All this is much easier with a divorce decree. However, most lenders will require a notarized quit claim (a specific format may be needed) from the spouse who is not on the deed--and they will not include the spouse's income or put the them on the loan.
No, what you inherit is yours and not part of the marriage.
Any owner of real property must sign a deed in order to transfer title to a new owner. If both spouses own it then both spouses must convey it.
it's your house. it's your house.
Yes. That's why you shouldn't share an account.
No, it is a community property state. In a CP state all property acquired during the marriage is considered to be equally owned by both spouses, and in most cases all debts incurred during the marriage are considered to be the equal responsibility of both spouses.
Both spouses are responsible for the DEBT represented by the lien, but the lien can only attach to the interest of whoever is actually on title to the property.
Only the spouse who will not be getting the property needs to be a grantor on the deed. In essence, one of the spouses is surrendering their share of the property over to the other.
Generally, not if the property will be in the wife's name alone and her income is enough to qualify her as the sole borrower for the loan. Some lenders insist that both spouses sign the mortgage.
No, it is a community property state. Tenancy By The Entirety is reserved for married couples only. In a CP state all property acquired during the marriage is considered to be equally owned by both spouses, and in most cases all debts incurred during the marriage are considered to be the equal responsibility of both spouses.
No. However, if the married couple reside in a community property state it does not matter if one or both spouses are named on a loan contract. In community property states all debts that are incurred in the marriage are equally owed by both spouses regardless of which one is the named debtor.
No, but laws in each state differ. A property can be titled for one spouse and not the other. It's best to check with a title company in the state where the property is located. Sometimes, the spouse that has no interest in the property will have to sign a form stating stating this.
Legally spouses share all property equally, what is owned by one is the property of both.
Minuscule. Deaths are usually separated by seconds, minutes or longer time periods. What is certain is that they will eventually die.
If both spouses own a home, then any real estate agent who is doing his or her job will not list a home without both spouses signing the listing agreement. Likewise, if both spouses own a home, then both spouses must sign a contract to sell the house.
There are nine community property states - Arizona, California, Idaho, Louisiana, Nevada, New Mexico, Texas, Washington and Wisconsin. In addition, Puerto Rico is a community property jurisdiction. These states generally regard as community property all property that has been acquired during the marriage, other than a gift or inheritance. Even if one spouse earns all the money to acquire the property, all the property acquired is considered to be community property. While there are a number of differences in each state, all states have special laws that operate on the theory that both spouses contribute equally to the marriage; thus all property acquired during the marriage is the result of the combined efforts of both spouses. In community property jurisdictions, spouses equally own all community property (fifty percent owned by the husband and fifty percent owned by the wife).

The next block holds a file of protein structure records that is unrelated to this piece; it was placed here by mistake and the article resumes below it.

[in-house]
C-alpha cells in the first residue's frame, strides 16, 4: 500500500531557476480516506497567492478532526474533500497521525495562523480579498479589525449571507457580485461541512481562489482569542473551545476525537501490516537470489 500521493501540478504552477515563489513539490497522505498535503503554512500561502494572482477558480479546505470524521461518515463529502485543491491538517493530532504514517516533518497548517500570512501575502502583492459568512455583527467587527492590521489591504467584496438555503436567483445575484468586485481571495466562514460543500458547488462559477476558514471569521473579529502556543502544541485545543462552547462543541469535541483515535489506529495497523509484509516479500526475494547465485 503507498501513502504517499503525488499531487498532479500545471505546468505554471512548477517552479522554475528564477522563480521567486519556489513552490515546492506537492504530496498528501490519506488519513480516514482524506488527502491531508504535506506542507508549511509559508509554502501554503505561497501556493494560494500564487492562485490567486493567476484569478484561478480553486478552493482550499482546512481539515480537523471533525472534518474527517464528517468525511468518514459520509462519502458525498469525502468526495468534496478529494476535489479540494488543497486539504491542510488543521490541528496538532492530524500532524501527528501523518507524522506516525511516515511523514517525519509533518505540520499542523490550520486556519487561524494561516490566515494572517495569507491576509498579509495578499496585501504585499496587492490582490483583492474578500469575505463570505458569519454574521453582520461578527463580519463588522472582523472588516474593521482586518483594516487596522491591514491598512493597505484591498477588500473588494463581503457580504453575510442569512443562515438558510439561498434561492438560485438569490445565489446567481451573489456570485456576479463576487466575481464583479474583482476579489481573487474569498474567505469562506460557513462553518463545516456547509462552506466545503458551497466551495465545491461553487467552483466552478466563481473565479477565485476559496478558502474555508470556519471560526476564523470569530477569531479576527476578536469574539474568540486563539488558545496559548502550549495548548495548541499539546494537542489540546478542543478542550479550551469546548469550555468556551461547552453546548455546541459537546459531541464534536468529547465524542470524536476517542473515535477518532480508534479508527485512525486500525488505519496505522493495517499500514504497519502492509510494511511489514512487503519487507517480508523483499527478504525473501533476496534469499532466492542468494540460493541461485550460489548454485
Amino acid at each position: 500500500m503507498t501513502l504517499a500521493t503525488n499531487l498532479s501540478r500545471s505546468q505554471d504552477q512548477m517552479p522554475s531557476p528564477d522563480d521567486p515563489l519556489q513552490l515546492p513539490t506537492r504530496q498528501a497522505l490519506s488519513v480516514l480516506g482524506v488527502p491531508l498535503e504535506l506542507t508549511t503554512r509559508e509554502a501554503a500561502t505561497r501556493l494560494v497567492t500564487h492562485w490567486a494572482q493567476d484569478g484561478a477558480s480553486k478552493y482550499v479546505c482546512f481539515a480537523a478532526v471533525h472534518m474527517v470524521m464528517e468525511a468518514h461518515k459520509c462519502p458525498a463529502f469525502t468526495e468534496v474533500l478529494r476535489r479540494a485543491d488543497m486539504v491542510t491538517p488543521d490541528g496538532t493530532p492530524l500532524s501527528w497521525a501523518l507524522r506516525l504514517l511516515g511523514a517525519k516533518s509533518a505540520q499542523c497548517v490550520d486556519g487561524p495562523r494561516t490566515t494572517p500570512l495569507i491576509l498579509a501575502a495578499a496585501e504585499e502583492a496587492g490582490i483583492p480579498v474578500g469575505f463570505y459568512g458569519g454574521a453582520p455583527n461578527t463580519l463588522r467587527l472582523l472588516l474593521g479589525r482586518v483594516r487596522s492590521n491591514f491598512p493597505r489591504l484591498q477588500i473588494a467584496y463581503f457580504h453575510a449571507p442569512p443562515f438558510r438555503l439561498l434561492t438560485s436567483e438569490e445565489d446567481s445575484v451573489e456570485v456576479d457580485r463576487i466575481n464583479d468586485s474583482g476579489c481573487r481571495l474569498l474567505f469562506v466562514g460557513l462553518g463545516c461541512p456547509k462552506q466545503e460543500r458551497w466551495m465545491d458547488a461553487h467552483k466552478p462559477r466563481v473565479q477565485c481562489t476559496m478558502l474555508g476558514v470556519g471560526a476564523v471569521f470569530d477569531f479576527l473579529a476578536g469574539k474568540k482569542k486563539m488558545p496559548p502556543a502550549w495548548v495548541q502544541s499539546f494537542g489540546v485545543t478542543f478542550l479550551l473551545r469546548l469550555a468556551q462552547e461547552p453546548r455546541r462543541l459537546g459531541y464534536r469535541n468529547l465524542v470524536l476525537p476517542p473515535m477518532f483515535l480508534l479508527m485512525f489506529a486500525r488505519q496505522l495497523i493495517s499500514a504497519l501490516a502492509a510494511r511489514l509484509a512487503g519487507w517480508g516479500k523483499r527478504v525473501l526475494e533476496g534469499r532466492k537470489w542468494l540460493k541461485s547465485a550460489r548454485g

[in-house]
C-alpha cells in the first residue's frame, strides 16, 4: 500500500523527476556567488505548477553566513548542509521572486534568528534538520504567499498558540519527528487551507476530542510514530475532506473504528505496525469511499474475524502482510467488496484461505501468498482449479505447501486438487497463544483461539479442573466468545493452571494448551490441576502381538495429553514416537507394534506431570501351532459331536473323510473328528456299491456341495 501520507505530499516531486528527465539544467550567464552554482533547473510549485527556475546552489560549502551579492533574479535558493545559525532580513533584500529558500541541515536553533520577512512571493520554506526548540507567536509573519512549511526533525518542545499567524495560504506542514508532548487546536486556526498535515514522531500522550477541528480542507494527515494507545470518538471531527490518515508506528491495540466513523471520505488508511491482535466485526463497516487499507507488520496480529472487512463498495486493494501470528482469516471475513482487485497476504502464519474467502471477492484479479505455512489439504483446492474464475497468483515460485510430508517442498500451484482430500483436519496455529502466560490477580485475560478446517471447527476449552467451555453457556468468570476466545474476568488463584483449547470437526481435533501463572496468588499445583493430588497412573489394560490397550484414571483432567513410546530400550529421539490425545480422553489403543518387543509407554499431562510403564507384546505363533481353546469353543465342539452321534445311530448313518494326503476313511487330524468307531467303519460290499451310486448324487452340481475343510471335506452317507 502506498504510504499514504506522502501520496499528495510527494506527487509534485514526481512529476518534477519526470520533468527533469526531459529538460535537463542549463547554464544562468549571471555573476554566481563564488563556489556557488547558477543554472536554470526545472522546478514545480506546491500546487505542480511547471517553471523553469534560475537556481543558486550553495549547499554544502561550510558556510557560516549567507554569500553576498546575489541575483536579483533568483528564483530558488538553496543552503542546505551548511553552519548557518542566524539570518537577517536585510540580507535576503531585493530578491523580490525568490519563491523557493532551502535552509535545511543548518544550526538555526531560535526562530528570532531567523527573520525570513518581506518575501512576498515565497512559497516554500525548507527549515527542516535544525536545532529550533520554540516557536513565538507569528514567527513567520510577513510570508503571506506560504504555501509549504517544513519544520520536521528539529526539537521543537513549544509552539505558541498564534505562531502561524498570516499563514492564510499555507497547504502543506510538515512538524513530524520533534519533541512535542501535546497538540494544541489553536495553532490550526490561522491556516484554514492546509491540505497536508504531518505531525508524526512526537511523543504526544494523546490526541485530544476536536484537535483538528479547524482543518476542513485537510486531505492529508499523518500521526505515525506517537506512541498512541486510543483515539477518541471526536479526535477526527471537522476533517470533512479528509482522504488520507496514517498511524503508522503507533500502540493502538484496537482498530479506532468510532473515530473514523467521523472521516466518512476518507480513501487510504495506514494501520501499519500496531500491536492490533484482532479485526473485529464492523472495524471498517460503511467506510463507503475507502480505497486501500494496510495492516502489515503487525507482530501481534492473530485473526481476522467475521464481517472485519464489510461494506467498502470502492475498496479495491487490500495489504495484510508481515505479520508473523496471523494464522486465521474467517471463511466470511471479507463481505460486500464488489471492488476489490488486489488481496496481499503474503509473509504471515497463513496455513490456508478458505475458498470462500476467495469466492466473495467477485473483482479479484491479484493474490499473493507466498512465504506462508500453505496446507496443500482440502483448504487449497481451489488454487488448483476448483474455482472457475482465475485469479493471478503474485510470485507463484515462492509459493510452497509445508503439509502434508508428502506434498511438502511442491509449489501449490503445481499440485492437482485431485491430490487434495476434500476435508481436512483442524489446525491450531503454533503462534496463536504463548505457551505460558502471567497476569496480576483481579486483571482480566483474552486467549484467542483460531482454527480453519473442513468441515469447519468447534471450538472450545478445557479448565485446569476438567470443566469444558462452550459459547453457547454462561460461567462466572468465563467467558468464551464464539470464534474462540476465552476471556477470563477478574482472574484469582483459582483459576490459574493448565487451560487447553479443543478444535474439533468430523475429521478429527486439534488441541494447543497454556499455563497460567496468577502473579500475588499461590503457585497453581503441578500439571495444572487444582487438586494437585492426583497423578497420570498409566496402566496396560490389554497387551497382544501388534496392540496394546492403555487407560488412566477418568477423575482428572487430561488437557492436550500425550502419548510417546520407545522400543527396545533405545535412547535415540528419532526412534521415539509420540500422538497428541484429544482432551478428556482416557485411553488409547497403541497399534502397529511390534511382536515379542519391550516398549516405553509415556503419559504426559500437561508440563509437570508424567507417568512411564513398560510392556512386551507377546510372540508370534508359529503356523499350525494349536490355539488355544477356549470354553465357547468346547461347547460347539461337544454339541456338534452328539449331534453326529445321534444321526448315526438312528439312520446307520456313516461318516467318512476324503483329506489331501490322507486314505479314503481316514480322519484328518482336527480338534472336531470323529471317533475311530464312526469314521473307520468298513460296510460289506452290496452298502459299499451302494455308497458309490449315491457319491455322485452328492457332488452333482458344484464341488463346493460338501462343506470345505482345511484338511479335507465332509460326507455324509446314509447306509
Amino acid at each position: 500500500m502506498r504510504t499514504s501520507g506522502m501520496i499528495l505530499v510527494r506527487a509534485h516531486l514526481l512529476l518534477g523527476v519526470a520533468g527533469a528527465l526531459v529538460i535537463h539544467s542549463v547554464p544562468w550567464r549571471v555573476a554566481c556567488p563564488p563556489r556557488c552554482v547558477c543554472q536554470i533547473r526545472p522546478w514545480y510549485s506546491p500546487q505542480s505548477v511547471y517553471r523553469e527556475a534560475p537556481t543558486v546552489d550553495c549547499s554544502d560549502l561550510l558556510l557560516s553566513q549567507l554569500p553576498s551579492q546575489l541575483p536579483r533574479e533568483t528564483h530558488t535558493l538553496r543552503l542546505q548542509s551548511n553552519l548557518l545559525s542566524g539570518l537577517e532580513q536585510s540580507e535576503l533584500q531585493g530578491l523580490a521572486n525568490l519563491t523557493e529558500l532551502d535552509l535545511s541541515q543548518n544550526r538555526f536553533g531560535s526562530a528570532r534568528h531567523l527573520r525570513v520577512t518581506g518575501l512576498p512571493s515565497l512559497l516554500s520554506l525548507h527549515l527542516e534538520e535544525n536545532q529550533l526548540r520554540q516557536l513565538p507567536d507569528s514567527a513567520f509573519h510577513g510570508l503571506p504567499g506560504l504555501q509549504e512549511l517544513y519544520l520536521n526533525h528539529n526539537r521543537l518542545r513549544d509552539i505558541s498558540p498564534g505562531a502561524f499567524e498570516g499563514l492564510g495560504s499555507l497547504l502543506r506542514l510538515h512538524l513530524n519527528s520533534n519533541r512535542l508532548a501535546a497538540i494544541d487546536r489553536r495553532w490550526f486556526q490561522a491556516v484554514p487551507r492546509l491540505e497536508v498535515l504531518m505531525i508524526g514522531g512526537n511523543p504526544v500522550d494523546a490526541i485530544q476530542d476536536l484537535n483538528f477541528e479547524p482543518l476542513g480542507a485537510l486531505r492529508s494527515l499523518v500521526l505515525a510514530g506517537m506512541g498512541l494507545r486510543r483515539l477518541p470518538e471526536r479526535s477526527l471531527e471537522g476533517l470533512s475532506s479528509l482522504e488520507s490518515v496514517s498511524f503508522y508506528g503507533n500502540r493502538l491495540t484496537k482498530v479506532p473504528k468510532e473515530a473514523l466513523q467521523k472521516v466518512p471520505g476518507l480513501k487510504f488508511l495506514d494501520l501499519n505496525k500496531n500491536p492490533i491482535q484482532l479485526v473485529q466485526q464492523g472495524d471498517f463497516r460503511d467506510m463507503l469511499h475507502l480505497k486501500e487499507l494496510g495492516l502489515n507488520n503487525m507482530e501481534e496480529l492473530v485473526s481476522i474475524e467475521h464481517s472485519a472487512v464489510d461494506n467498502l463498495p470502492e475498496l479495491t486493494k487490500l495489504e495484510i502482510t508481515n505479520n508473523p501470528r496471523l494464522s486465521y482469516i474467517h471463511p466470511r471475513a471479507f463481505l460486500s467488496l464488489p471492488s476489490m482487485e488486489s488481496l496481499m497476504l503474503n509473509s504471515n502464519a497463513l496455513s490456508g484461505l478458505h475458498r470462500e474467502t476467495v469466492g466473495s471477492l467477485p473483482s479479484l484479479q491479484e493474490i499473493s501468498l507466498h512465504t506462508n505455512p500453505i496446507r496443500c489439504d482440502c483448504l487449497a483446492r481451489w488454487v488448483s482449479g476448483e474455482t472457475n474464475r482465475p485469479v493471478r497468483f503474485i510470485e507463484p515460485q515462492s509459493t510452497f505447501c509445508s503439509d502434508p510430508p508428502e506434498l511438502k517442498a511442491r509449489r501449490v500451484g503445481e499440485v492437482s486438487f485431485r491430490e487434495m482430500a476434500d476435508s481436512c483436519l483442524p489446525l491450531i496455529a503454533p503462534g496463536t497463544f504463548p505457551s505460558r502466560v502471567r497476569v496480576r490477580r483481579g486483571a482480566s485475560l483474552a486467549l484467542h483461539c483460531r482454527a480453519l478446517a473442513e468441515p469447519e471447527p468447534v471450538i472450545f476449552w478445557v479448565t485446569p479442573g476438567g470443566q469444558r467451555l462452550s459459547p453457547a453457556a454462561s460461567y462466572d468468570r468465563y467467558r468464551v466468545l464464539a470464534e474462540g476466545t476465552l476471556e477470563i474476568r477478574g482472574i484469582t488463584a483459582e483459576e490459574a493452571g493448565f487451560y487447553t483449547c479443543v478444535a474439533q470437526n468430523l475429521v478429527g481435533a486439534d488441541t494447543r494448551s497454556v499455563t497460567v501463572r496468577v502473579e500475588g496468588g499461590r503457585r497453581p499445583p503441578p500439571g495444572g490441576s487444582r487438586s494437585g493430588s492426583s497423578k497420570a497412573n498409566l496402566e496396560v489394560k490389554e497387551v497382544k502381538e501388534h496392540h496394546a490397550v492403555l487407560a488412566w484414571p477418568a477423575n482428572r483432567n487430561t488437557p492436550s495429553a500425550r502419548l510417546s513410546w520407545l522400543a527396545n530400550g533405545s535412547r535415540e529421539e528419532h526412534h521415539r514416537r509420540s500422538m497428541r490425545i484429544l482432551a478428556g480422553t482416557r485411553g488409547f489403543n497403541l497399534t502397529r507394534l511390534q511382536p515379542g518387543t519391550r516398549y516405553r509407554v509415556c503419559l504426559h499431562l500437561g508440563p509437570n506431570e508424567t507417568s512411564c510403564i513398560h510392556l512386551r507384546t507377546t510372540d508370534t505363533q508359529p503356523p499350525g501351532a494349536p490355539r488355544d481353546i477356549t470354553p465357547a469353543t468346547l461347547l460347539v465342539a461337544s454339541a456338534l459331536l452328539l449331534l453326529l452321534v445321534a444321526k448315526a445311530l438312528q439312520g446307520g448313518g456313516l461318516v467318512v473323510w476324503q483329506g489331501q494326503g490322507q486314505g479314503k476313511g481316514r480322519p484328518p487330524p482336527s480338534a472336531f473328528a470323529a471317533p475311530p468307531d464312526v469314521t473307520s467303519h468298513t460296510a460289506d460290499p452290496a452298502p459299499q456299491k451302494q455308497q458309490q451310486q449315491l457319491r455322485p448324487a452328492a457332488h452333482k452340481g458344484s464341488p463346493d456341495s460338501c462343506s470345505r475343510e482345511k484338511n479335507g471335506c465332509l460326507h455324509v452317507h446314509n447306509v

Michigan is not a community property state, it is an equitable distribution state. Marital property and assets are divided in a manner that will allow both parties to have as equal a share as possible, but not necessarily a 50-50 division.
Bankruptcy has some effect on both spouses regardless of where they live. Unless the two spouses have taken great care to ensure that their assets are entirely separated from one another, then there is likely to be some part where the spouse will be financially affected by a bankruptcy. For details you should contact a Minnesota bankruptcy lawyer (see related links). They will be able to provide specific information about how a spouse could be affected by bankruptcy.
The deed to property and the wording of the deed establishes ownership. If a married couple does not reside in a community property state it is very important that both spouses be on the deed with the correct ownership status noted. In a case of death where only one spouse is listed on the financial agreement but both are named on the deed the probate laws apply. If the surviving spouse wishes to retain the property and he or she is not a co-buyer they will most likely be required to reaffirm the mortgage with the lender if the mortgage was not protected by insurance.
yes. yes they do
Cleopatra had only two spouses and they were both her brothers. The others were side men.
Equitable distribution is designed to provide for the needs of both spouses as much as possible without worrying about splitting the property down the middle. But because there are so many variables, there is no set rule as to how your property might be divided.
Inherited property, if kept separate, does not generally become community property. However, community property laws differ so you should consult with the attorney who is handling the estate for advice if the state where the estate is being probated is also your home state.